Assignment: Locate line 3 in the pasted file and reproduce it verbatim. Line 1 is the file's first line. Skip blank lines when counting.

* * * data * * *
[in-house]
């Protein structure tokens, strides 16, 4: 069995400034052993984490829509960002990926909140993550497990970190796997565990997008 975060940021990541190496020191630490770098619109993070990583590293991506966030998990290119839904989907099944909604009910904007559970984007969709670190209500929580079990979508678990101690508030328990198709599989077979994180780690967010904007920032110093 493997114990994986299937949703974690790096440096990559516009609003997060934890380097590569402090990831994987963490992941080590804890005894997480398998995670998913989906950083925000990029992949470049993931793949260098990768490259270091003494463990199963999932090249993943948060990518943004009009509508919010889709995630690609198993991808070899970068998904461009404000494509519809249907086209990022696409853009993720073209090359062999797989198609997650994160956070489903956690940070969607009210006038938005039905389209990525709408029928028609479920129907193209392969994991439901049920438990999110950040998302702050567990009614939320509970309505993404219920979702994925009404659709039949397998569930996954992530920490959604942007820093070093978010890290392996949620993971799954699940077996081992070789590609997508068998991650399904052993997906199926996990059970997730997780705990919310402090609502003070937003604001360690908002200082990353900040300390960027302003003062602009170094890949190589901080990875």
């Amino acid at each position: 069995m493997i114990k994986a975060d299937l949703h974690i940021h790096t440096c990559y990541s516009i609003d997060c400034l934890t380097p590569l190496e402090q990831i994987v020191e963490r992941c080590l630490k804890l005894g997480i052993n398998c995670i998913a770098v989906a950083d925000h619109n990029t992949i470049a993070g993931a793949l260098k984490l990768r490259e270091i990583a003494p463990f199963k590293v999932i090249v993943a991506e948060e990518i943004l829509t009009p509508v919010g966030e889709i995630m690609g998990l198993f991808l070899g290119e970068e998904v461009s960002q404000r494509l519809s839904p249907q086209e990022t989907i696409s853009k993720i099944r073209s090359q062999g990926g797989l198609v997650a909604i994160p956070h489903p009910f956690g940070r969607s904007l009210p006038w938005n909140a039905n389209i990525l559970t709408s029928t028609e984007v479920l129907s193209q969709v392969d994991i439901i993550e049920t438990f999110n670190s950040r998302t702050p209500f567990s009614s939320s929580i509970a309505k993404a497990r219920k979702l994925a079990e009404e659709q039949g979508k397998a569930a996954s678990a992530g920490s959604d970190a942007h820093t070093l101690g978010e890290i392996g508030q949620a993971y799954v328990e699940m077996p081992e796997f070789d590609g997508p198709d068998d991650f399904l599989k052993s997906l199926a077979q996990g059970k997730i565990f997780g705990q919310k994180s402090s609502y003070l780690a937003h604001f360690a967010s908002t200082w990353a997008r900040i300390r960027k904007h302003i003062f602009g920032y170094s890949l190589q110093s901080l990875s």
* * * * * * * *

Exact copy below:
């Amino acid at each position: 069995m493997i114990k994986a975060d299937l949703h974690i940021h790096t440096c990559y990541s516009i609003d997060c400034l934890t380097p590569l190496e402090q990831i994987v020191e963490r992941c080590l630490k804890l005894g997480i052993n398998c995670i998913a770098v989906a950083d925000h619109n990029t992949i470049a993070g993931a793949l260098k984490l990768r490259e270091i990583a003494p463990f199963k590293v999932i090249v993943a991506e948060e990518i943004l829509t009009p509508v919010g966030e889709i995630m690609g998990l198993f991808l070899g290119e970068e998904v461009s960002q404000r494509l519809s839904p249907q086209e990022t989907i696409s853009k993720i099944r073209s090359q062999g990926g797989l198609v997650a909604i994160p956070h489903p009910f956690g940070r969607s904007l009210p006038w938005n909140a039905n389209i990525l559970t709408s029928t028609e984007v479920l129907s193209q969709v392969d994991i439901i993550e049920t438990f999110n670190s950040r998302t702050p209500f567990s009614s939320s929580i509970a309505k993404a497990r219920k979702l994925a079990e009404e659709q039949g979508k397998a569930a996954s678990a992530g920490s959604d970190a942007h820093t070093l101690g978010e890290i392996g508030q949620a993971y799954v328990e699940m077996p081992e796997f070789d590609g997508p198709d068998d991650f399904l599989k052993s997906l199926a077979q996990g059970k997730i565990f997780g705990q919310k994180s402090s609502y003070l780690a937003h604001f360690a967010s908002t200082w990353a997008r900040i300390r960027k904007h302003i003062f602009g920032y170094s890949l190589q110093s901080l990875s």